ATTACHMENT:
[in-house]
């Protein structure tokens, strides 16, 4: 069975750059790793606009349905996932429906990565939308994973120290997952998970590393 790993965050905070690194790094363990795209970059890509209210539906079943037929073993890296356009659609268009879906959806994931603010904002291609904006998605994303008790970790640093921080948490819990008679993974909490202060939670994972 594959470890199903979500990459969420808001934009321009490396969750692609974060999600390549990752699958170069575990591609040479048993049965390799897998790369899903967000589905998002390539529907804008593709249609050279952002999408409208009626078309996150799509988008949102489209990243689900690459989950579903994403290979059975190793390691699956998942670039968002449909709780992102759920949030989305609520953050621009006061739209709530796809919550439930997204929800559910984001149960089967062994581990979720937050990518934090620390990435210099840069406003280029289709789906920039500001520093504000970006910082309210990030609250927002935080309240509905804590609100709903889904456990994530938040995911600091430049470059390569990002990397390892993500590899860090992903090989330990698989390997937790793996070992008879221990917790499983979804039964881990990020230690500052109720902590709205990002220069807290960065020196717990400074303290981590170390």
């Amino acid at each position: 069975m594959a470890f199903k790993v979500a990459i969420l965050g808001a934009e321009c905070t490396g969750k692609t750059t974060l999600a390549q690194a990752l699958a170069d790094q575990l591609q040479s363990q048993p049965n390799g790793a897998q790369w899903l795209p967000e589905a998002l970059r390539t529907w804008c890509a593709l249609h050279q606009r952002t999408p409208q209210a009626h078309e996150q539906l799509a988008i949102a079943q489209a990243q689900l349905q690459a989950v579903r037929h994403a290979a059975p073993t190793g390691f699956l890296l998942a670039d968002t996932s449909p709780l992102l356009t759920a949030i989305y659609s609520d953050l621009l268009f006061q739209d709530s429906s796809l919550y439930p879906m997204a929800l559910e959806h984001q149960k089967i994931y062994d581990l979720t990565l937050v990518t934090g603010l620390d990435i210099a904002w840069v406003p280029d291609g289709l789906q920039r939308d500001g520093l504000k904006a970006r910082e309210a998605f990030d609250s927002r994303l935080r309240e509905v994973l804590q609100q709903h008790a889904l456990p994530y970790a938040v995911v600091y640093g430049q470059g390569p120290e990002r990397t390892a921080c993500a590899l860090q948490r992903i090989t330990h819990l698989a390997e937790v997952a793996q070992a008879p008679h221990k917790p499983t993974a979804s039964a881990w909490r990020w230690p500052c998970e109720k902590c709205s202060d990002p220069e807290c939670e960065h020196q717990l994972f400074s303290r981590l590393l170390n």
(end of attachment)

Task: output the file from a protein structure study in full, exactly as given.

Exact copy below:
[in-house]
């Protein structure tokens, strides 16, 4: 069975750059790793606009349905996932429906990565939308994973120290997952998970590393 790993965050905070690194790094363990795209970059890509209210539906079943037929073993890296356009659609268009879906959806994931603010904002291609904006998605994303008790970790640093921080948490819990008679993974909490202060939670994972 594959470890199903979500990459969420808001934009321009490396969750692609974060999600390549990752699958170069575990591609040479048993049965390799897998790369899903967000589905998002390539529907804008593709249609050279952002999408409208009626078309996150799509988008949102489209990243689900690459989950579903994403290979059975190793390691699956998942670039968002449909709780992102759920949030989305609520953050621009006061739209709530796809919550439930997204929800559910984001149960089967062994581990979720937050990518934090620390990435210099840069406003280029289709789906920039500001520093504000970006910082309210990030609250927002935080309240509905804590609100709903889904456990994530938040995911600091430049470059390569990002990397390892993500590899860090992903090989330990698989390997937790793996070992008879221990917790499983979804039964881990990020230690500052109720902590709205990002220069807290960065020196717990400074303290981590170390």
């Amino acid at each position: 069975m594959a470890f199903k790993v979500a990459i969420l965050g808001a934009e321009c905070t490396g969750k692609t750059t974060l999600a390549q690194a990752l699958a170069d790094q575990l591609q040479s363990q048993p049965n390799g790793a897998q790369w899903l795209p967000e589905a998002l970059r390539t529907w804008c890509a593709l249609h050279q606009r952002t999408p409208q209210a009626h078309e996150q539906l799509a988008i949102a079943q489209a990243q689900l349905q690459a989950v579903r037929h994403a290979a059975p073993t190793g390691f699956l890296l998942a670039d968002t996932s449909p709780l992102l356009t759920a949030i989305y659609s609520d953050l621009l268009f006061q739209d709530s429906s796809l919550y439930p879906m997204a929800l559910e959806h984001q149960k089967i994931y062994d581990l979720t990565l937050v990518t934090g603010l620390d990435i210099a904002w840069v406003p280029d291609g289709l789906q920039r939308d500001g520093l504000k904006a970006r910082e309210a998605f990030d609250s927002r994303l935080r309240e509905v994973l804590q609100q709903h008790a889904l456990p994530y970790a938040v995911v600091y640093g430049q470059g390569p120290e990002r990397t390892a921080c993500a590899l860090q948490r992903i090989t330990h819990l698989a390997e937790v997952a793996q070992a008879p008679h221990k917790p499983t993974a979804s039964a881990w909490r990020w230690p500052c998970e109720k902590c709205s202060d990002p220069e807290c939670e960065h020196q717990l994972f400074s303290r981590l590393l170390n």